It's no news that several of the best application security minds are working for MS today. This blog is a live proof of that.There is a very good post there about the first line of defense for web applications, the input validation. I'm participating in a web app development project that has a small part of code audit. I demanded during the project specification that the input validation code was the minimum part that should be verified during the process. There is a picture in that post that show exactly why, input validation problems are in the center of several types of vulnerabilities, from SQL injection to buffer overflows.The post is the first part, according to the author. I hope to see a lot more about the subject there.
Thursday, October 11, 2007
Anton Chuvakin wrote a nice piece about a log analysis he performed on a compromised box. It was interesting to see some techniques I'm using on my work and on my master thesis. He also mentioned some experience on profiling users (the information that one week to one month is enough was very valuable to me) and some types of analysis that can be made following that concept.I'm trying to build something in that way not only based on users accounts, but also for computers, services, applications, physical locations and many other "entities". My goal is to end with a list of common situations (observables) that can be used to detect anomalies usually linked to the presence of an attacker.And sorry Dr.A, I'm planning to try that in a SIEM way instead of a log analysis approach :-)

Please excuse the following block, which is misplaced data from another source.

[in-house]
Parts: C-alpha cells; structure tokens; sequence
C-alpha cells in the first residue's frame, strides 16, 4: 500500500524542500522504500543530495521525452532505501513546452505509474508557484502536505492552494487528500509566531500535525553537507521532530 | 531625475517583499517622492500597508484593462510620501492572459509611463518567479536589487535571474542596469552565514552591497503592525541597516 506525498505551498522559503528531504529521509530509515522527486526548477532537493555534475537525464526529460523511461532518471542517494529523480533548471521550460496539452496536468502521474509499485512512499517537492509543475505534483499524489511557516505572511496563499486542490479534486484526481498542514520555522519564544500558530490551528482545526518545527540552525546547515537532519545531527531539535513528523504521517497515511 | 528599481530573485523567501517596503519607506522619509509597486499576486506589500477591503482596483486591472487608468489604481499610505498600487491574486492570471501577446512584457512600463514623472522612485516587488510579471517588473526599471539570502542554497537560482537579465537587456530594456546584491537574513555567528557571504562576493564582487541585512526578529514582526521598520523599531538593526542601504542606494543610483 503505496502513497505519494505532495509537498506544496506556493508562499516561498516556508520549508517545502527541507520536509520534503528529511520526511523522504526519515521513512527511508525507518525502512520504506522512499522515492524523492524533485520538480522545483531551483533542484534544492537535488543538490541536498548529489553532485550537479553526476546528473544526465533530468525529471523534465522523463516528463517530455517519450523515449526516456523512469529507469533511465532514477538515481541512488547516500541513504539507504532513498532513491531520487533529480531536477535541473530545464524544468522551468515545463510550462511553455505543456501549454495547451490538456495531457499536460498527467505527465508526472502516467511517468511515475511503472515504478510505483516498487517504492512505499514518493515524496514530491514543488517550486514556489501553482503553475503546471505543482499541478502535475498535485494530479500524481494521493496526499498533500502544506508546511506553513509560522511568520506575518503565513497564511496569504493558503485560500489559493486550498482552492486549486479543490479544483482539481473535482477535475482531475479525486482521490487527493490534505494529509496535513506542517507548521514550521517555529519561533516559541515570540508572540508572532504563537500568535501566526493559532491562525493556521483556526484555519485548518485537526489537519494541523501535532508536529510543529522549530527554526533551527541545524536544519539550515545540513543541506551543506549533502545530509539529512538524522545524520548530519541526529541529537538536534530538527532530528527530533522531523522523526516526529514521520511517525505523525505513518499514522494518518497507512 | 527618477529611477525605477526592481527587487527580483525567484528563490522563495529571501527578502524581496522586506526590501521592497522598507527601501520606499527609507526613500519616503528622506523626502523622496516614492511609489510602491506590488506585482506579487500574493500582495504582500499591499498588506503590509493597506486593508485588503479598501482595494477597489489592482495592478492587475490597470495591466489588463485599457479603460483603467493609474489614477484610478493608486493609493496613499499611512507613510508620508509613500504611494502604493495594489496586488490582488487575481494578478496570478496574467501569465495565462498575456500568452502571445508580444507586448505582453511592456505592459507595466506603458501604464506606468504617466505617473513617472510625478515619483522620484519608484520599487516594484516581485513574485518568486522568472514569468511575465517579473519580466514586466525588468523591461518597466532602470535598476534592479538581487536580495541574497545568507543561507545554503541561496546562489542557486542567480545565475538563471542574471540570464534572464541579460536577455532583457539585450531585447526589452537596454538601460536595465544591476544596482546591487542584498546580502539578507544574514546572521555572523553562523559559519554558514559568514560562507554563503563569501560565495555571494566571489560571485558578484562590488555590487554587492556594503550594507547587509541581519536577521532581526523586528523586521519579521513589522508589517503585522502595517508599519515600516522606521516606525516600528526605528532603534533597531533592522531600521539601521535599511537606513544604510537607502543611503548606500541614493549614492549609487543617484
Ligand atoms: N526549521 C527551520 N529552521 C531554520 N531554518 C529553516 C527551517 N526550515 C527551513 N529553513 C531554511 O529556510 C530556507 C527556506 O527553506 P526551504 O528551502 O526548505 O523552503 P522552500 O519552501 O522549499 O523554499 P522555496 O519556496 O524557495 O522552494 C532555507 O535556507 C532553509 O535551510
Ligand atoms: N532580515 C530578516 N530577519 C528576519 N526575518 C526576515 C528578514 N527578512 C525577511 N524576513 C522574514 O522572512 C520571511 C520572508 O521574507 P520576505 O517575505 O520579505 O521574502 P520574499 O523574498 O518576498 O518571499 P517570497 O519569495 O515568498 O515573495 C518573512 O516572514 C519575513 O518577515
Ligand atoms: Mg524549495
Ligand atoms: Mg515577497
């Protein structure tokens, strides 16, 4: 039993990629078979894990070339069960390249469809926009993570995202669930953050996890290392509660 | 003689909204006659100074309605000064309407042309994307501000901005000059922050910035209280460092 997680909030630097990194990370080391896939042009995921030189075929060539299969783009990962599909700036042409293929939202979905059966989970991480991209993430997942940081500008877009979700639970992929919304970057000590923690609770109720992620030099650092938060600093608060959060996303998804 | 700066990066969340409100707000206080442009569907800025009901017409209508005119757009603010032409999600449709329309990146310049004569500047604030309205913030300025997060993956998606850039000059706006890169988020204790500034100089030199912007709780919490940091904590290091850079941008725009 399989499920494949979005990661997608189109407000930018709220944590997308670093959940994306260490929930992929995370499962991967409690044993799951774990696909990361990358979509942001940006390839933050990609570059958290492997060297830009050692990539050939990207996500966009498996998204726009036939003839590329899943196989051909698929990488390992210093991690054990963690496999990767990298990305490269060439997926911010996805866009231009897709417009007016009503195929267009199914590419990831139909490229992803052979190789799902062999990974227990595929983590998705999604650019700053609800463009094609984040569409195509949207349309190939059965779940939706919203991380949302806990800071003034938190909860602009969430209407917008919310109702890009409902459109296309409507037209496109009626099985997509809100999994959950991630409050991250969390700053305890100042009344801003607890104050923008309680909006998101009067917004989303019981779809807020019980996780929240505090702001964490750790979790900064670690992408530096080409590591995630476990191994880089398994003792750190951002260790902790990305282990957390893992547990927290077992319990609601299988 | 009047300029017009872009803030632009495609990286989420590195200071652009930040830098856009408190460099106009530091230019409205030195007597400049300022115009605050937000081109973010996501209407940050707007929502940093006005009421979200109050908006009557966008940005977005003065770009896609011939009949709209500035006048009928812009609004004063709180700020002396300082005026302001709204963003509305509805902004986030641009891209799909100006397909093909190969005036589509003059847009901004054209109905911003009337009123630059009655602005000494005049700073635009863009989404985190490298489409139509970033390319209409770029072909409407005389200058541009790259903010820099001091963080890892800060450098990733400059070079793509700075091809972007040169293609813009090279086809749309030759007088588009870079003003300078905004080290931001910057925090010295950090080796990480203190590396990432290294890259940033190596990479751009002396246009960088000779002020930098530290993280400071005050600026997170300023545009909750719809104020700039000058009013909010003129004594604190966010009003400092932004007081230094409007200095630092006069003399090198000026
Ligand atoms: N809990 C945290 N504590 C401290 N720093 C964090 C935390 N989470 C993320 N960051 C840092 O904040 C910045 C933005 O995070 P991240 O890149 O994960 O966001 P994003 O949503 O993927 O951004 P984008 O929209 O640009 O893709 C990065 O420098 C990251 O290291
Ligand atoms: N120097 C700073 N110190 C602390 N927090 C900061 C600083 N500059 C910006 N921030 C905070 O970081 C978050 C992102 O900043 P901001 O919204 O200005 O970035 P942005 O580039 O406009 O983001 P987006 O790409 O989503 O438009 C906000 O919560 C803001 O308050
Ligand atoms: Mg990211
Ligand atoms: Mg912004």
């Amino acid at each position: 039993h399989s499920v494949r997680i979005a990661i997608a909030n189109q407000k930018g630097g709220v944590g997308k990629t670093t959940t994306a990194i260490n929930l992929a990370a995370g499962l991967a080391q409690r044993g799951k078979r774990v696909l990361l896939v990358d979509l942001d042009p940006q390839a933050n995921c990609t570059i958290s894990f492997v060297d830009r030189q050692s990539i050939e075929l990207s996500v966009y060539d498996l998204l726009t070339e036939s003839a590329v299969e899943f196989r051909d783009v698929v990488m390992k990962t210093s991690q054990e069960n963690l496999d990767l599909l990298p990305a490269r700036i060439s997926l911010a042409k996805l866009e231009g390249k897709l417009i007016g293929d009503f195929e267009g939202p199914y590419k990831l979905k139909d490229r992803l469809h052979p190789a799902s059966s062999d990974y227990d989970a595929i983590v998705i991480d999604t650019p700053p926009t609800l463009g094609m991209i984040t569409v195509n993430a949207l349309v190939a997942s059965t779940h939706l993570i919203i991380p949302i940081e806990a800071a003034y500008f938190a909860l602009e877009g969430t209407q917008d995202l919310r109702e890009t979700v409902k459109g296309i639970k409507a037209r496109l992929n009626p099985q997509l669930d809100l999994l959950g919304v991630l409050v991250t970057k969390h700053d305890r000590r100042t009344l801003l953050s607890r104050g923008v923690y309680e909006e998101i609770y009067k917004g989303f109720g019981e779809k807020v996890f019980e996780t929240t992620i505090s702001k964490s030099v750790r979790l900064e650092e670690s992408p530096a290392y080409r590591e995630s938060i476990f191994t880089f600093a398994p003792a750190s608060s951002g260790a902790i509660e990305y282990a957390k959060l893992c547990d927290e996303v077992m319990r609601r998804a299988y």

Wednesday, October 10, 2007
This post in Securosis is a very good analogy and also a good piece about the limits of encryption as a security measure. I always liked physical analogies, specially those with armies and military tactics. I'm trying to read a little more about police strategies, as they seem to me as they are a very good option to compare to information security aspects.War is always simple, as you usually can see a very well defined perimeter and where the enemy is. City crime, however, is quite different. I hope to explore this a little more in the future.
Friday, October 5, 2007
This post from Gunnar Peterson about security budgets is extremely interesting. The comparison that he suggests between security budgets and IT budgets is a very good way to detect misconceptions about security needs and alignment between the IT strategy and the security strategy.However, it's important to mention that some network solutions can solve problems that have their root cause in other layers. It's also important to perform the comparison in a time line perspective, as you may need to invest more in a specific layer now to address a gap created by past IT investments in that layer without the related security budget.